Kick Up the Tabloids


So cabinets are re-shuffled on both sides of the border and the Scottish Government announces it is to proceed with the legislation for the Referendum.  Is the phoney war finally over ?

The “Yes” campaign, of course, launched earlier this year, with movie star supporters and showbiz razzamatazz.  Proud Scottish A-listers lending their support for independence included Brian Cox (a Scottish actor living in Los Angeles), Alan Cumming (a Scottish actor living in New York) and Midge Ure (a Scottish musician living in the 1980s).

The launch of the “No” campaign did not manage to attract any celebrities.  Indeed, they could not even manage to organise an endorsement from John Leslie. However, this could be due to the fact that he did not understand the meaning of the word “No”.

But, without doubt, what has most captured the imagination of the Scottish people has been the “Don’t Know” campaign, slightly edging the “Don’t Really Care” movement into second place in the approval ratings. The level of apathy on the subject of the referendum really does dismay and surprise me.  This is the most important question we will have been asked in three-hundred years and some people aren’t that bothered.

In other countries people have gone to extreme lengths to try to gain freedom.  Only a few months back, two people in Tibet set fire to themselves as a protest against Chinese occupation of their country.  Fair enough, plenty of people in Scotland set fire to themselves every year.  However, it’s not normally done to make a political statement, it’s normally some poor guy trying to make chips after he’s got home from a night in the pub.  Furthermore, the last guy in Scotland who did try to make a political point by setting fire to himself got a severe kicking from a baggage handler at Glasgow Airport.

Perhaps it has always been this way, perhaps people have always been apathetic throughout Scottish history.  Who knows how many people sat on the fence at Bannockburn?  Possibly some people havered on about health and safety before deciding not to lend Flora McDonald their rowing boat.  Who knows?  Perhaps some people even changed channels half way through Archie Gemmill’s goal at the 1978 World Cup in Argentina.

I think the current mood of disinterest can be partly attributed to the fact that most people are still a bit unclear about the pros and cons of Independence.  On the upside, under independence, we will have politicians who are directly answerable to the people of Scotland.  On the downside, nobody knows who any of these people are.  The public recognition ratings of most Scottish politicians are very low.  If you ask the average person in the street “Who’s Johann Lamont ?”  they’re likely to say they think it’s one of those two brothers who play rugby for Scotland.  This despite the fact that Johann Lamont has had several high-profile jobs outside politics, having been a professional cage-fighter, Chancellor of Germany, a Susan Boyle tribute act and Rab C. Nesbitt’s wife.  Ask what the name Willie Rennie conjures up, a large amount of people are likely to answer “Willie Rennie?  Is that not a pill for penis indigestion?”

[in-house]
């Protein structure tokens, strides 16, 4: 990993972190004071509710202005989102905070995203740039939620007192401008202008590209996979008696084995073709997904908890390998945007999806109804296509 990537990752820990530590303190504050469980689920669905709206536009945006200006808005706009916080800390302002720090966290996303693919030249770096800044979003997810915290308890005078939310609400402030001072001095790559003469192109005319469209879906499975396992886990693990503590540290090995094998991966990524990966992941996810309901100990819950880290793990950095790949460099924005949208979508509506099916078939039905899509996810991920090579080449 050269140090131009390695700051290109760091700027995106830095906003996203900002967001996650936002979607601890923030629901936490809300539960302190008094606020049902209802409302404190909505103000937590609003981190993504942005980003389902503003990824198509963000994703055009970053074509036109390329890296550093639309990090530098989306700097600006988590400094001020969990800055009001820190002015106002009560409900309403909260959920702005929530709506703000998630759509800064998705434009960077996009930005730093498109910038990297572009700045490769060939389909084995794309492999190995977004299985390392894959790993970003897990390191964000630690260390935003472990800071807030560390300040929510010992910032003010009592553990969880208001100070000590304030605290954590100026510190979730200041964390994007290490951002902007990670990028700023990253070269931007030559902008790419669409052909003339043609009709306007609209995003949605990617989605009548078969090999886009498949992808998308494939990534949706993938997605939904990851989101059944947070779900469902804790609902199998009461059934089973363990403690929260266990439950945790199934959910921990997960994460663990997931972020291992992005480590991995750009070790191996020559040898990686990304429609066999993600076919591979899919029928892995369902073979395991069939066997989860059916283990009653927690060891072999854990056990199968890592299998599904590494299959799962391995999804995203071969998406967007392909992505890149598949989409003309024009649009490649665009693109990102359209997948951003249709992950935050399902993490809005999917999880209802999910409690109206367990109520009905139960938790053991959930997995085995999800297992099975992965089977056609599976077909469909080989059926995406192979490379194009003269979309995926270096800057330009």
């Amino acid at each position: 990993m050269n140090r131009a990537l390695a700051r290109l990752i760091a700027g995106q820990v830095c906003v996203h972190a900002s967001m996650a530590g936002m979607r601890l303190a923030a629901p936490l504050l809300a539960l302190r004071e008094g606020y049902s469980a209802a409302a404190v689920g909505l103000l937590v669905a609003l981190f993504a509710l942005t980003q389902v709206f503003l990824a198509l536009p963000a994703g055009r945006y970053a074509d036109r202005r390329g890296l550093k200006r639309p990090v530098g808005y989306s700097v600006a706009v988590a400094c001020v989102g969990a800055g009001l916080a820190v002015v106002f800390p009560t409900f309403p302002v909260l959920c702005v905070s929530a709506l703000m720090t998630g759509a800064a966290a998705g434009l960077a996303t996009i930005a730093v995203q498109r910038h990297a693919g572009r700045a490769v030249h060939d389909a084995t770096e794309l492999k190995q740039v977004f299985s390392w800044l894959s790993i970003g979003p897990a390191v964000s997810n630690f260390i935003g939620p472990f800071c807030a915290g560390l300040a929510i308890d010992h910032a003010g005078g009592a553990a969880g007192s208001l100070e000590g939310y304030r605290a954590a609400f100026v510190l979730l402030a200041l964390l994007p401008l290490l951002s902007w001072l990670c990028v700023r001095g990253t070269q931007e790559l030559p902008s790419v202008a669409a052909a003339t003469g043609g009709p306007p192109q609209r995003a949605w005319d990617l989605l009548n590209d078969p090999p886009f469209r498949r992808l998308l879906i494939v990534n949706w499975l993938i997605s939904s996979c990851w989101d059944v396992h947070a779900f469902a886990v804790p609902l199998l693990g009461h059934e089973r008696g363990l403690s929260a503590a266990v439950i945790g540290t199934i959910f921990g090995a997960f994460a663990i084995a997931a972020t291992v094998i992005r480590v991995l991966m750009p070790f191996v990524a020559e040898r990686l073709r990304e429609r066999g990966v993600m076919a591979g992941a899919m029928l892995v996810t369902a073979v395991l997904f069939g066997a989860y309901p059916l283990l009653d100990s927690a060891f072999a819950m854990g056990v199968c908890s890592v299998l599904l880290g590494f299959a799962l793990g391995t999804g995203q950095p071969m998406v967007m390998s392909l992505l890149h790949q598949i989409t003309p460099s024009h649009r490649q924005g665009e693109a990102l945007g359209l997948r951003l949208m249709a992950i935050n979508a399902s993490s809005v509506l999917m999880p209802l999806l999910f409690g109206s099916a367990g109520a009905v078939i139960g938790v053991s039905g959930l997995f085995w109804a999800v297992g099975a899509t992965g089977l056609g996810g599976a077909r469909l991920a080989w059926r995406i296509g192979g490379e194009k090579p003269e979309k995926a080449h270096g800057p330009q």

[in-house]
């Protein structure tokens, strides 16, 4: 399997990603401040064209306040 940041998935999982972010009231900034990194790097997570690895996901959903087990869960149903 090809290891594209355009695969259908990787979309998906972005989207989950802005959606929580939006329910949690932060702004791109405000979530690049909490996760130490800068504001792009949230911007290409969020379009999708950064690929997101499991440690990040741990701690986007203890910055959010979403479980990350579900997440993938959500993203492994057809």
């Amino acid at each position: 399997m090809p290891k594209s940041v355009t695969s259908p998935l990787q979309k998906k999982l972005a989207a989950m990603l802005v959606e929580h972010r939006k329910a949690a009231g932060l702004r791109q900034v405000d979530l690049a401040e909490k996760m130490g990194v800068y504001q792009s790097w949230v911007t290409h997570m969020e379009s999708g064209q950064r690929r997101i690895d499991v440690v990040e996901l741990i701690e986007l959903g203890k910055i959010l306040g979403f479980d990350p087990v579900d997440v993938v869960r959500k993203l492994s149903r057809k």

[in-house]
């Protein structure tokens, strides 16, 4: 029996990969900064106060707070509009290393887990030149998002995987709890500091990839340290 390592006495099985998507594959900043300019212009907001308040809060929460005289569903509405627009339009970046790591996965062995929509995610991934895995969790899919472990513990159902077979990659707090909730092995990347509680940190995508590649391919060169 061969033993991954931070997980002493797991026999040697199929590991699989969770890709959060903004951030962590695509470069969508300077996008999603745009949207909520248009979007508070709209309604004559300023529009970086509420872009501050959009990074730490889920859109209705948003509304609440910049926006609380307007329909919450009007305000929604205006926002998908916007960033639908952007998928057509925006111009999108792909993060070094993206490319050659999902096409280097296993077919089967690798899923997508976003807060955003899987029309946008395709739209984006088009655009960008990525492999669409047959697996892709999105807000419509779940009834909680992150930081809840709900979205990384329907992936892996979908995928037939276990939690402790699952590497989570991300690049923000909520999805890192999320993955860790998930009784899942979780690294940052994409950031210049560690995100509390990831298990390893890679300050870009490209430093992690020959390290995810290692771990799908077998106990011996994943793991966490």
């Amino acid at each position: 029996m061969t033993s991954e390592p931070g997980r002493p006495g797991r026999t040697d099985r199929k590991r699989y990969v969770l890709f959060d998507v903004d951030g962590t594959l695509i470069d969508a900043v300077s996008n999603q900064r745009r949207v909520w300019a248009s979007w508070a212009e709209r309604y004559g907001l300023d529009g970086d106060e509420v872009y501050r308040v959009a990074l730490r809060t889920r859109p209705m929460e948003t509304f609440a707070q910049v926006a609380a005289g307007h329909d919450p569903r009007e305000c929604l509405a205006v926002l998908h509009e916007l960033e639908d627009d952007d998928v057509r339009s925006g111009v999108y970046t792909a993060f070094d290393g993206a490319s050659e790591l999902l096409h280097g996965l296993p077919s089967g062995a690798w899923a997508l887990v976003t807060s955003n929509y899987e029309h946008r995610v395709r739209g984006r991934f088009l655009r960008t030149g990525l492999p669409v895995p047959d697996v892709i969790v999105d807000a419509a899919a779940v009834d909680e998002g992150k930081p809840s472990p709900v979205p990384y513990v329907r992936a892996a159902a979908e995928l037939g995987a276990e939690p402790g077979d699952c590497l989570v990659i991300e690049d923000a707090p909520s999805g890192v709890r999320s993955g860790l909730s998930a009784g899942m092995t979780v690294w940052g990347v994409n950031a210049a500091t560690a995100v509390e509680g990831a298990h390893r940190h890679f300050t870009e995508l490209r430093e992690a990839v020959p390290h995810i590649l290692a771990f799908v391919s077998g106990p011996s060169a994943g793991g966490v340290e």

The public do respond to recognisable personalities in politics.  Say what you like about Saddam Hussain, there were very few people in Irag who did not know who the guy was, partly due to the fact that it was impossible to walk more than ten yards down the road without seeing a massive fifty-foot statue of the guy.

The charge is possibly true that current Scottish politics is a bit of a one-man band.  In fact, the question is often asked: “What would happen if Alex Salmond fell under a bus tomorrow ?”   So, I contacted Lothian Buses, who issued the following statement: “We simply do not have any vehicles in our current fleet which could withstand that kind of impact”.   Perhaps more pertinently, one should ask “What would happen if Alex Salmond fell under a tram tomorrow ?”   Make up your own punchlines to that one.

Anyway, expect to see more celebrities coming out on both sides of the debate the nearer the referendum looms.  Indeed, Alex Salmond has already been out to Hollywood to try to get support.  He was on the red carpet for the premier of the Pixar movie “Brave”, trying to sell Scotland to the World.  He did seem genuinely surprised at how many Americans recognised him and wanted to shake him by the hand.  What he didn’t realise is that they thought they were meeting Shrek.

Salmond wants to use “Brave” as a tool to attract investment into Scotland, and also to encourage Americans to visit the country and for ex-pats to return home.  It’s a cartoon!  How many people ever joined the Navy because they’d watched a couple of episodes of Popeye?

More ridiculous than that, however, was the claim made by a Tory MP that watching the Olympic opening ceremony on TV is likely to persuade Scots to vote “No” in the Referendum.  Just how shallow does he think we are.  Does he seriously think we’ll be thinking: “You know what, I was right in favour of Scottish independence, then I changed my mind.  Want to know why ?  I saw Mr Bean falling asleep at the piano, that fucking clinched it for me!”